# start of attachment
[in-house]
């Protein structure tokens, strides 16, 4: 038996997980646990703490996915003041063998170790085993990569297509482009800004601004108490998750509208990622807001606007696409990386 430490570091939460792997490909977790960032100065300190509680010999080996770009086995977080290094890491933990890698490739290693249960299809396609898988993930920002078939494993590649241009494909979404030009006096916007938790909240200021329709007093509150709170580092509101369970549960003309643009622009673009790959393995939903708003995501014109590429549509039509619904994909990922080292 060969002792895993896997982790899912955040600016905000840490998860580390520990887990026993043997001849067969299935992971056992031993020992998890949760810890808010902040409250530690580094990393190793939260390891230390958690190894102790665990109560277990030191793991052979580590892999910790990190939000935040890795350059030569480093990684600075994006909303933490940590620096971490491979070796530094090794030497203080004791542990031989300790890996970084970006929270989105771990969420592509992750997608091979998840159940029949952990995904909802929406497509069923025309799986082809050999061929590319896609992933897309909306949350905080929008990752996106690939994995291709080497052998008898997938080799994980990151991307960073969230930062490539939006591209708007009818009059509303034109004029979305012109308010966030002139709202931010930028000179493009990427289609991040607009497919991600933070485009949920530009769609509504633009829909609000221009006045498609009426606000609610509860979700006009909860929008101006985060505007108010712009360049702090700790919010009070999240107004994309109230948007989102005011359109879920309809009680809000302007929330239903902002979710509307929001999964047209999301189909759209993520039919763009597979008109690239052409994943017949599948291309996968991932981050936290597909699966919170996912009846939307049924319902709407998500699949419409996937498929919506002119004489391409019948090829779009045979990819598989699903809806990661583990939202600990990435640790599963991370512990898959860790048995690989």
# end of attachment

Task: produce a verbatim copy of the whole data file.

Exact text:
[in-house]
């Protein structure tokens, strides 16, 4: 038996997980646990703490996915003041063998170790085993990569297509482009800004601004108490998750509208990622807001606007696409990386 430490570091939460792997490909977790960032100065300190509680010999080996770009086995977080290094890491933990890698490739290693249960299809396609898988993930920002078939494993590649241009494909979404030009006096916007938790909240200021329709007093509150709170580092509101369970549960003309643009622009673009790959393995939903708003995501014109590429549509039509619904994909990922080292 060969002792895993896997982790899912955040600016905000840490998860580390520990887990026993043997001849067969299935992971056992031993020992998890949760810890808010902040409250530690580094990393190793939260390891230390958690190894102790665990109560277990030191793991052979580590892999910790990190939000935040890795350059030569480093990684600075994006909303933490940590620096971490491979070796530094090794030497203080004791542990031989300790890996970084970006929270989105771990969420592509992750997608091979998840159940029949952990995904909802929406497509069923025309799986082809050999061929590319896609992933897309909306949350905080929008990752996106690939994995291709080497052998008898997938080799994980990151991307960073969230930062490539939006591209708007009818009059509303034109004029979305012109308010966030002139709202931010930028000179493009990427289609991040607009497919991600933070485009949920530009769609509504633009829909609000221009006045498609009426606000609610509860979700006009909860929008101006985060505007108010712009360049702090700790919010009070999240107004994309109230948007989102005011359109879920309809009680809000302007929330239903902002979710509307929001999964047209999301189909759209993520039919763009597979008109690239052409994943017949599948291309996968991932981050936290597909699966919170996912009846939307049924319902709407998500699949419409996937498929919506002119004489391409019948090829779009045979990819598989699903809806990661583990939202600990990435640790599963991370512990898959860790048995690989």